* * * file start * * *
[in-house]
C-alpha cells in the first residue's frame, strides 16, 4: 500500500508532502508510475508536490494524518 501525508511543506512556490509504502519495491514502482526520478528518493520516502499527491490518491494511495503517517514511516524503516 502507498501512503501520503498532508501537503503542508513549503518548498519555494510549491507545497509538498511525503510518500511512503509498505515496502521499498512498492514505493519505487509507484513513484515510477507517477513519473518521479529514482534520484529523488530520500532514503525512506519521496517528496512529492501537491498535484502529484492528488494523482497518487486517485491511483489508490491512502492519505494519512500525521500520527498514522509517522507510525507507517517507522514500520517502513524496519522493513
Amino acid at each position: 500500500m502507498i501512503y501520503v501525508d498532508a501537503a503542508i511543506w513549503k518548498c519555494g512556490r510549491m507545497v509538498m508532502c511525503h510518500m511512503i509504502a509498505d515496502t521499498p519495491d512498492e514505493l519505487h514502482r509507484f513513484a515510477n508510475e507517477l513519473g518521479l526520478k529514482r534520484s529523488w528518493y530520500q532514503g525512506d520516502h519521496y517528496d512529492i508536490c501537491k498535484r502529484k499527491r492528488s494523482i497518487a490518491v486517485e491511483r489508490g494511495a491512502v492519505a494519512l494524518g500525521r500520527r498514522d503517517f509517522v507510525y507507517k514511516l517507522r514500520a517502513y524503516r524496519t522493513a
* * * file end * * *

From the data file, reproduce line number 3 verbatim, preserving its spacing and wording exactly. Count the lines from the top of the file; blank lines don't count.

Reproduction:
Amino acid at each position: 500500500m502507498i501512503y501520503v501525508d498532508a501537503a503542508i511543506w513549503k518548498c519555494g512556490r510549491m507545497v509538498m508532502c511525503h510518500m511512503i509504502a509498505d515496502t521499498p519495491d512498492e514505493l519505487h514502482r509507484f513513484a515510477n508510475e507517477l513519473g518521479l526520478k529514482r534520484s529523488w528518493y530520500q532514503g525512506d520516502h519521496y517528496d512529492i508536490c501537491k498535484r502529484k499527491r492528488s494523482i497518487a490518491v486517485e491511483r489508490g494511495a491512502v492519505a494519512l494524518g500525521r500520527r498514522d503517517f509517522v507510525y507507517k514511516l517507522r514500520a517502513y524503516r524496519t522493513a